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MILHDBK419A
=
r
distance from EM source to shield,
=
f
frequency (Hz),
conductivity of shield material relative to copper,
relative permeability of shield material,
and the constants
depend upon the choice of units for the distance, r, as given in Table 83.
Table 83
Coefficients for Magnetic Field Reflection Loss
Coefficient
Units for Distance (r)
Meters
Millimeters
Mils
Inches
462
0.462
.0117
11.7
136
.0053
0.136
5.35
As with absorption loss, the reflection loss for low impedance fields depends upon electrical properties of the
shield material and upon the EM wave frequency. However, the reflection loss depends upon the distance from
the source to the shield rather than upon the shield thickness.
Figure 85 shows the reflection loss as a function of frequency for iron, copper, and aluminum shields at
distances of one inch (2.54 cm) and ten inches (25.4 cm) from the low impedance EM field source. For a given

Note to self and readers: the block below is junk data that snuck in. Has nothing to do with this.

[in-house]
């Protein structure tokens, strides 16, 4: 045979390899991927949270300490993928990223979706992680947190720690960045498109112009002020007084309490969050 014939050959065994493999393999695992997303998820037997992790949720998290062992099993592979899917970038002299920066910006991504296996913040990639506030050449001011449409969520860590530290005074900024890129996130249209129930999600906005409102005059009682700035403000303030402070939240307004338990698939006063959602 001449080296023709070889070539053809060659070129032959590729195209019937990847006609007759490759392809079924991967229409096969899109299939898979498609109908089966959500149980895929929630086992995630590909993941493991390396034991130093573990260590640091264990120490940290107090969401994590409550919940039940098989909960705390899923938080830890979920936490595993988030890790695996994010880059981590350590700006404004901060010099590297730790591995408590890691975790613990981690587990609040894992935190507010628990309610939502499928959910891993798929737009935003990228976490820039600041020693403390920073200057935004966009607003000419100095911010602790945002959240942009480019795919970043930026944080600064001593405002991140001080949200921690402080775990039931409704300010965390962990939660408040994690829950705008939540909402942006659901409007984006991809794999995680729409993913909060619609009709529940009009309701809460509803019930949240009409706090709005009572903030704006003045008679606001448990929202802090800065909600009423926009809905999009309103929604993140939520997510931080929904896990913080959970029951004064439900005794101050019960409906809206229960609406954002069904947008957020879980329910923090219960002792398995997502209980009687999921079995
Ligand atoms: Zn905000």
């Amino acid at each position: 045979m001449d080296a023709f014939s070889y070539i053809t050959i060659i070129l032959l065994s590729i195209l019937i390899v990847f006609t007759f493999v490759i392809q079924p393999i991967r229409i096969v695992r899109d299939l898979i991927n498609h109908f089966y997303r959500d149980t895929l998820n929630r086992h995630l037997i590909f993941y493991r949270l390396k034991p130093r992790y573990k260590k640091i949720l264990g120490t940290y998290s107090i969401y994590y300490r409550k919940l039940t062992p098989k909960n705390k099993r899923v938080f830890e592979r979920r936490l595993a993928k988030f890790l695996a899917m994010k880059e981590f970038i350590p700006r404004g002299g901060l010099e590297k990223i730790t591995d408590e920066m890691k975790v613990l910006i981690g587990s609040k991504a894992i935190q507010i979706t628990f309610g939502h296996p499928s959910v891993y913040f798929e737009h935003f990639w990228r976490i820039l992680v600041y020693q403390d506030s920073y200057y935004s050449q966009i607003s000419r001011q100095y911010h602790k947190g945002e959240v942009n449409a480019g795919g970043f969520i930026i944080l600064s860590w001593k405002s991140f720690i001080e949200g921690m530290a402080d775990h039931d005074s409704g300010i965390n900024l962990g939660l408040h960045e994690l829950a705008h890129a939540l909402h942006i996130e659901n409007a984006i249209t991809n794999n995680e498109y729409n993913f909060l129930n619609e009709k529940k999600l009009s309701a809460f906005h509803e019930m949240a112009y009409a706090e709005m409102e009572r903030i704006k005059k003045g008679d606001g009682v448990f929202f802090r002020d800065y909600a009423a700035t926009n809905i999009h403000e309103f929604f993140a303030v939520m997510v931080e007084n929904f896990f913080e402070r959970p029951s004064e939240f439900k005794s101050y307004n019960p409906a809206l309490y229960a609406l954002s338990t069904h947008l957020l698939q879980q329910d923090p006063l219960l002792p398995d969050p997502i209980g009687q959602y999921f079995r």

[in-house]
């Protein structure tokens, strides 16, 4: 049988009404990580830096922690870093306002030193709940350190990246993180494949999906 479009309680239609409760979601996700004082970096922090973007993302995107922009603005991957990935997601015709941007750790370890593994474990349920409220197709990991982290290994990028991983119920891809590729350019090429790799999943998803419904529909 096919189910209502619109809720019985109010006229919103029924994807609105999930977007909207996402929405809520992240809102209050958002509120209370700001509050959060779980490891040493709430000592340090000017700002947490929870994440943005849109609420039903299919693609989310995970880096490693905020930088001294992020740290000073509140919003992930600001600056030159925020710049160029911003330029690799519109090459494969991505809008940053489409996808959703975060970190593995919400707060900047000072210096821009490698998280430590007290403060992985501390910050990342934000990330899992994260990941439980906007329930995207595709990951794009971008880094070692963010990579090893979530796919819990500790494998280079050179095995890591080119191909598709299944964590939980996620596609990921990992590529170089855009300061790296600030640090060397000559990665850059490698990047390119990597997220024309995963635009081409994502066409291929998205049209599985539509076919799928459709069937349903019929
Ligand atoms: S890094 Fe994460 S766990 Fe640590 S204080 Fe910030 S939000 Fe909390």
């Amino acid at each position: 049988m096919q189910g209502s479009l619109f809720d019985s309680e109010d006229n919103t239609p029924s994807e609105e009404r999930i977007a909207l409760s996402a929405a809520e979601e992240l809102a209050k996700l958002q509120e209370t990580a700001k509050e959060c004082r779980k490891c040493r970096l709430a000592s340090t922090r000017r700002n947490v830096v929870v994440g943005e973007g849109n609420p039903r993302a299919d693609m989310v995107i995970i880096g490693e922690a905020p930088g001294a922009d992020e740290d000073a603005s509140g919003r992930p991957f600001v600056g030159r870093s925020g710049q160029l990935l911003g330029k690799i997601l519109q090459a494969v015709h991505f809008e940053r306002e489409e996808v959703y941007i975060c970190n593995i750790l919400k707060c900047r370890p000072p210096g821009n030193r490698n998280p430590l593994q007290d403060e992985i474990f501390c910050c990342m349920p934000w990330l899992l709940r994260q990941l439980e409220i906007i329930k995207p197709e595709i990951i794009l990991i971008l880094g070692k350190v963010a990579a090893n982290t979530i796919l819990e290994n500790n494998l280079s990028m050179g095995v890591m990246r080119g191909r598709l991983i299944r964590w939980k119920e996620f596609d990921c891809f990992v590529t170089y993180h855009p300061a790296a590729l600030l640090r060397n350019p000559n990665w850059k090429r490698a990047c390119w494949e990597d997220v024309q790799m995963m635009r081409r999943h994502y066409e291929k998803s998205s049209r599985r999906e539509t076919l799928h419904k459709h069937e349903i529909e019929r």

separation distance, the reflection loss is seen to be greater for copper and aluminum than for iron except at
the lower frequencies where iron has a better reflection loss. The curves cannot be extended to higher
frequencies for these separation distances since the approximations used in the derivation of Equation 88
assume that the separation distance, r, is less than
For higher frequencies at these distances, the EM
fields are more closely approximated by plane waves rather than by low impedance fields. Figure 86 is a
universal curve of the reflection loss for lowimpedance sources as a function of the parameter
811


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